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Cleveland Clinic study shows bariatric surgery improves, reverses diabetes

Monday, March 26, 2012, Cleveland, OH -- Overweight, diabetic patients who underwent bariatric surgery achieved significant improvement or remission of their diabetes, according to new research from Cleveland Clinic.

In a randomized, controlled trial, some weight loss surgery patients achieved normal blood sugar levels without use of any diabetes medications. In others, the need for insulin to control blood sugar was eliminated. Recent observational studies had demonstrated that bariatric surgical procedures reduce the incidence of type 2 diabetes and lead to substantial improvement for many patients with pre-existing disease.

"After one year, patients who underwent gastric bypass or sleeve gastrectomy lost more weight and were significantly more successful at controlling their diabetes, compared to those who simply took medications," said lead investigator Philip Schauer, M.D., Director of the Cleveland Clinic Bariatric and Metabolic Institute. "We believe that bariatric surgery represents a potentially valuable strategy for control of diabetes that should be considered in more patients who do not respond to conventional treatment."

Results of the STAMPEDE (Surgical Therapy And Medications Potentially Eradicate Diabetes Efficiently) trial were published today in The New England Journal of Medicine and presented today at the Annual Scientific Sessions of the American College of Cardiology in Chicago.

The STAMPEDE trial involved 150 patients with obesity and poorly controlled diabetes. The patients were divided into three groups of 50: those who received intensive medical therapy of their diabetes, those who received intensive medical therapy plus gastric bypass surgery, and those who received intensive medical therapy plus sleeve gastrectomy.

"This trial demonstrates that bariatric surgery can eliminate the need for diabetes medications in many obese patients whose diabetes is poorly controlled," Schauer said. "Furthermore, the surgical patients showed major improvements in other measures of heart health, including reduced need for high blood pressure and cholesterol medications, while significantly boosting HDL the so-called 'good' cholesterol."

Effectiveness was gauged by the percentage of patients who achieved an average blood sugar within the normal range 12 months after treatment (measured using the hemoglobin A1c HbA1c a standard laboratory test that reflects average blood sugar over three months).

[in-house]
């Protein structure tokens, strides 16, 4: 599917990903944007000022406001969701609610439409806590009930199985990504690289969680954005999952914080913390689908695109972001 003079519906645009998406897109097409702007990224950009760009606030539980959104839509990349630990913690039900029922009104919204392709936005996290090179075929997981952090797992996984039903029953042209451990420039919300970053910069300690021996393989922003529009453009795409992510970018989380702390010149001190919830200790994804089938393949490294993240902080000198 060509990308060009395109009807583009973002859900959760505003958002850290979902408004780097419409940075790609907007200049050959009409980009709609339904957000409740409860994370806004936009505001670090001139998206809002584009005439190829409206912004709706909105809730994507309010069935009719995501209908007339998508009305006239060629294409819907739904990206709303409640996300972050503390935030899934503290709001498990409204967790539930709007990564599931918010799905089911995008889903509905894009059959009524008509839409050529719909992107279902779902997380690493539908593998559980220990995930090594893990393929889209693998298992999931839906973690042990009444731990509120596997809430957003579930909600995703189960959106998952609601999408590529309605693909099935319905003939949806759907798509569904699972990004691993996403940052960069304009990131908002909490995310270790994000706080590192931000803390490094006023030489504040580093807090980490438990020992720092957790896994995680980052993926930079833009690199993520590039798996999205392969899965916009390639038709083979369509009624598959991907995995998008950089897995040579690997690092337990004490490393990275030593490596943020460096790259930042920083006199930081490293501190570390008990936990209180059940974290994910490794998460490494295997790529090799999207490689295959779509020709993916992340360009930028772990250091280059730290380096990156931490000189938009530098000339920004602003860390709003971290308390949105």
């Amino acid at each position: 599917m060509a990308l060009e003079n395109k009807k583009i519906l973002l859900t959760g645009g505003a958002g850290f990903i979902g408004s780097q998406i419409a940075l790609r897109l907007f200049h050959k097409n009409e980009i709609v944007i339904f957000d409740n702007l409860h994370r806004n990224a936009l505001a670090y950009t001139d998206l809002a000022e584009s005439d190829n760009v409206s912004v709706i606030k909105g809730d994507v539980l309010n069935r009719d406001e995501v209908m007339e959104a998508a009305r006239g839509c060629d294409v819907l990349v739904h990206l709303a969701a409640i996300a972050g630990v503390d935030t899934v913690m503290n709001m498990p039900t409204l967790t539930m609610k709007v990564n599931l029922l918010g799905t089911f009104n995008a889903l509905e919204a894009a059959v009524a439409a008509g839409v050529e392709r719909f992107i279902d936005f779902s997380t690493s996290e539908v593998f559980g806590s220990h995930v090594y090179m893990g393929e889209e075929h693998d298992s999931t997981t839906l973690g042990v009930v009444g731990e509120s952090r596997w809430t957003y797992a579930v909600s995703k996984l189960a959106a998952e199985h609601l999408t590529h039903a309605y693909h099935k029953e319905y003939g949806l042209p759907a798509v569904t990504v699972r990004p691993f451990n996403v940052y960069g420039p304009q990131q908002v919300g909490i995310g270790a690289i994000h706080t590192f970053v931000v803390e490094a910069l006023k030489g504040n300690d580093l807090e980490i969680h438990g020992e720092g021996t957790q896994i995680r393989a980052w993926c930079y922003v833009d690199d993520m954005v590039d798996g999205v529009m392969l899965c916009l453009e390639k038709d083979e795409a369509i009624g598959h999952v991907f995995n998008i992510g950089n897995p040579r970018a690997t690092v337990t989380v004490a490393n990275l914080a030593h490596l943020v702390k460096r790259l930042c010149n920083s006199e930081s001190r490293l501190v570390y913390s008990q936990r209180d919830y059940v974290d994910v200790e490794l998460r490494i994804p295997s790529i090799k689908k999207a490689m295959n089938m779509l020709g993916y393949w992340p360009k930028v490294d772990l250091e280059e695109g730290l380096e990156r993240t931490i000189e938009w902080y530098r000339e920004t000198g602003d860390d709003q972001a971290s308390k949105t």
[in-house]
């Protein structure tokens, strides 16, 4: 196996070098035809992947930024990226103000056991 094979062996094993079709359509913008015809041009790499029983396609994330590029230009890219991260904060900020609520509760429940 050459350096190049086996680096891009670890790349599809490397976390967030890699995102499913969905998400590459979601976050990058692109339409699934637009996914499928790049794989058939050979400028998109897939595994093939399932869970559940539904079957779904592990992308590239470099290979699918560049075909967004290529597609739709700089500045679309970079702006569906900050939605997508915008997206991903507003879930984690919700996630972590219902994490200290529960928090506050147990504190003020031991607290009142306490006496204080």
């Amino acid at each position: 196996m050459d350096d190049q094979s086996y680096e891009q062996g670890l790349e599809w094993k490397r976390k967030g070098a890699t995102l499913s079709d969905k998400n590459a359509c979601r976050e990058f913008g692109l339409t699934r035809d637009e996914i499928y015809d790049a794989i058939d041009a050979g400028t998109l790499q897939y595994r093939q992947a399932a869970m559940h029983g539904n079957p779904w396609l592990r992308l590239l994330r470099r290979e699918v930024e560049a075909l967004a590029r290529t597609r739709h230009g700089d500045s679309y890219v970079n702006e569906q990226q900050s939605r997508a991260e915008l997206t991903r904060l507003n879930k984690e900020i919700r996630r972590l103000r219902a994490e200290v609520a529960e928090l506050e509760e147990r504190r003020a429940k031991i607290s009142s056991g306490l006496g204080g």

After 12 months, a normal HbA1c (less than 6.0) was achieved in 42.6 percent of patients who underwent gastric bypass and 36.7 percent of patients who underwent sleeve surgery, but just 12.2 percent of medically treated patients. The HbA1c of less than six is a more aggressive target than the American Diabetes Association guidelines.

Participants entered the study taking an average of three medications each for diabetes. In all of the gastric bypass patients who achieved the target level, the normal blood sugar was attained without use of any diabetic medications. Seventy-two percent of sleeve patients who reached normal blood sugar also did so without the use of any diabetic medications. In surgically-treated patients who continued to require drugs, researchers observed a substantial reduction in the need for diabetic medications.

As expected, the patients who received bariatric surgery lost more weight during the 12-month study, averaging 64.7 pounds for patients who received gastric bypass, 55.2 pounds for patients who had stomach reduction surgery, and 11.9 pounds for patients treated with medications.

The study authors reported some complications of surgery, but most were not serious. However, four patients did require a second operation. The study authors caution that the favorable results were observed after a relatively short follow-up period (12 months) and that long-term studies are needed to determine the durability of the findings. The authors will continue to follow these patients for four years to attempt to answer these questions.

Contact: Dan Doron
Cleveland Clinic

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